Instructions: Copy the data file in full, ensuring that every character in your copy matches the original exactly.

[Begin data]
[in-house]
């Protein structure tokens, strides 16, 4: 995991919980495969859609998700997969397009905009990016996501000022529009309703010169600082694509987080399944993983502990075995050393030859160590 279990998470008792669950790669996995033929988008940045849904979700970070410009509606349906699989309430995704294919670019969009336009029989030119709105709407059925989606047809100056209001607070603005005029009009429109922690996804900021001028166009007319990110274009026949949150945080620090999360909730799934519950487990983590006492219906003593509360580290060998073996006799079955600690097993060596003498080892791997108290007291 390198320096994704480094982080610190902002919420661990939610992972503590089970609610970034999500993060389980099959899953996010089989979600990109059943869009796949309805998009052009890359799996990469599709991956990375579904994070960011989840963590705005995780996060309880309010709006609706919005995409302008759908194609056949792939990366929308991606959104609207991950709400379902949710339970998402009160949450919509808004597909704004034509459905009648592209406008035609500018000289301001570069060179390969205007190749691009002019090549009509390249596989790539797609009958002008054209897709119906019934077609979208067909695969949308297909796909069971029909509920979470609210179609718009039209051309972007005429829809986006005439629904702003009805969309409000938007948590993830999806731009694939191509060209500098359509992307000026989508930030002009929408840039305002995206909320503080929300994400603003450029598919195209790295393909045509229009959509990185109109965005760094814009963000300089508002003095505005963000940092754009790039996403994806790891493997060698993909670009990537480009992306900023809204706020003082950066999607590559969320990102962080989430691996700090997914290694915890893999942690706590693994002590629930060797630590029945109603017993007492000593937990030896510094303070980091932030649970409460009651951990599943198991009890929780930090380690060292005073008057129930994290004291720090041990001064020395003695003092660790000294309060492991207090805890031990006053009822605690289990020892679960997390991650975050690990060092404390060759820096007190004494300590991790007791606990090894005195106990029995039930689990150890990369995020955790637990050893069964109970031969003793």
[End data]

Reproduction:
[in-house]
């Protein structure tokens, strides 16, 4: 995991919980495969859609998700997969397009905009990016996501000022529009309703010169600082694509987080399944993983502990075995050393030859160590 279990998470008792669950790669996995033929988008940045849904979700970070410009509606349906699989309430995704294919670019969009336009029989030119709105709407059925989606047809100056209001607070603005005029009009429109922690996804900021001028166009007319990110274009026949949150945080620090999360909730799934519950487990983590006492219906003593509360580290060998073996006799079955600690097993060596003498080892791997108290007291 390198320096994704480094982080610190902002919420661990939610992972503590089970609610970034999500993060389980099959899953996010089989979600990109059943869009796949309805998009052009890359799996990469599709991956990375579904994070960011989840963590705005995780996060309880309010709006609706919005995409302008759908194609056949792939990366929308991606959104609207991950709400379902949710339970998402009160949450919509808004597909704004034509459905009648592209406008035609500018000289301001570069060179390969205007190749691009002019090549009509390249596989790539797609009958002008054209897709119906019934077609979208067909695969949308297909796909069971029909509920979470609210179609718009039209051309972007005429829809986006005439629904702003009805969309409000938007948590993830999806731009694939191509060209500098359509992307000026989508930030002009929408840039305002995206909320503080929300994400603003450029598919195209790295393909045509229009959509990185109109965005760094814009963000300089508002003095505005963000940092754009790039996403994806790891493997060698993909670009990537480009992306900023809204706020003082950066999607590559969320990102962080989430691996700090997914290694915890893999942690706590693994002590629930060797630590029945109603017993007492000593937990030896510094303070980091932030649970409460009651951990599943198991009890929780930090380690060292005073008057129930994290004291720090041990001064020395003695003092660790000294309060492991207090805890031990006053009822605690289990020892679960997390991650975050690990060092404390060759820096007190004494300590991790007791606990090894005195106990029995039930689990150890990369995020955790637990050893069964109970031969003793």